Officials at DNA Genotek say they expect the company to continue growing in Ottawa even after it completes its US$53-million sale to U.S.-based OraSure Technologies (NASDAQ:OSUR).
DNA Genotek's Ian Curry. (Photo by Etienne Ranger)
In a conference call with reporters late Monday afternoon, DNA Genotek president and CEO Ian Curry said the only change resulting from the acquisition is that he will now report to OraSure president and CEO Douglas Michels, rather than DNA Genotek’s board.
Mr. Michels echoed that perspective.
“Ian and his team are very capable,” he said.
“They have some very aggressive growth targets and we’re going to try to stay out of their way as best we can and let them continue to execute on their exciting plans.”
Neither man would speak specifically to DNA Genotek’s growth targets, but Mr. Curry said his firm has been developing products that would allow the company to move into infectious disease markets, such as tuberculosis and HIV.
“Those are very large market opportunities that compliment the human genetic market that we’ve been working on,” Mr. Curry said.
“The power of a public company behind us will allow us to keep growing.”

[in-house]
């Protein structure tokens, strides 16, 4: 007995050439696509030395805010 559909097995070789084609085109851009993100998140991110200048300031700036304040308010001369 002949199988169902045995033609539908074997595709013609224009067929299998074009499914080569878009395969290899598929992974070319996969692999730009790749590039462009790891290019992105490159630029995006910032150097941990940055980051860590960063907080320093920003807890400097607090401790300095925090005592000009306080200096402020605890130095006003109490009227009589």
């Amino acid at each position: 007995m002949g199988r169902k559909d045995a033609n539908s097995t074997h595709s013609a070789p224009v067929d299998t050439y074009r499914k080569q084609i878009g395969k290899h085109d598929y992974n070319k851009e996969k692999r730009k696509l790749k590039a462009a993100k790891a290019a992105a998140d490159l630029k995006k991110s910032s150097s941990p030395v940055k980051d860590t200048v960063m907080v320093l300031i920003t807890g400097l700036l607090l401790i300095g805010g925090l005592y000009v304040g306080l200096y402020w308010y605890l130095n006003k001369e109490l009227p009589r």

Founded in 1998, DNA Genotek develops technology that allows DNA samples to be taken from saliva, rather than blood.
That allows patients to easily collect their own DNA at home and mail it in for testing, instead of having to trek out to a lab.
The company says there are no commercially available competing products.
One of OBJ’s Fastest Growing Companies in 2010 with three-year revenue growth of 153 per cent, DNA Genotek has expanded into the livestock industry and, more recently, the space sector.
The company has 70 local employees, according to Ottawa Technology Magazine. DNA Genotek recorded US$14 million in sales last year, according to OraSure.
The Bethlehem, Pa.-based firm develops, manufactures and markets oral fluid specimen devices, with a focus on infectious diseases such as HIV.
Discussions about acquiring DNA Genotek began more than a year ago, said Mr. Michels.
“With each successive meeting, we fell more in love to the point that we thought this would be a great marriage between the two companies.”
Mr. Curry said the acquisition will help OraSure enter the molecular diagnostic market.
In its most recent quarterly results, published in early May, OraSure reported a net loss of US$2.6 million on US$17.4 million in revenue.
That compares to a loss of US$2.2 million on revenues of US$17.9 million a year earlier.
Shares of OraSure were down 2.7 per cent in mid-morning trading to US$9.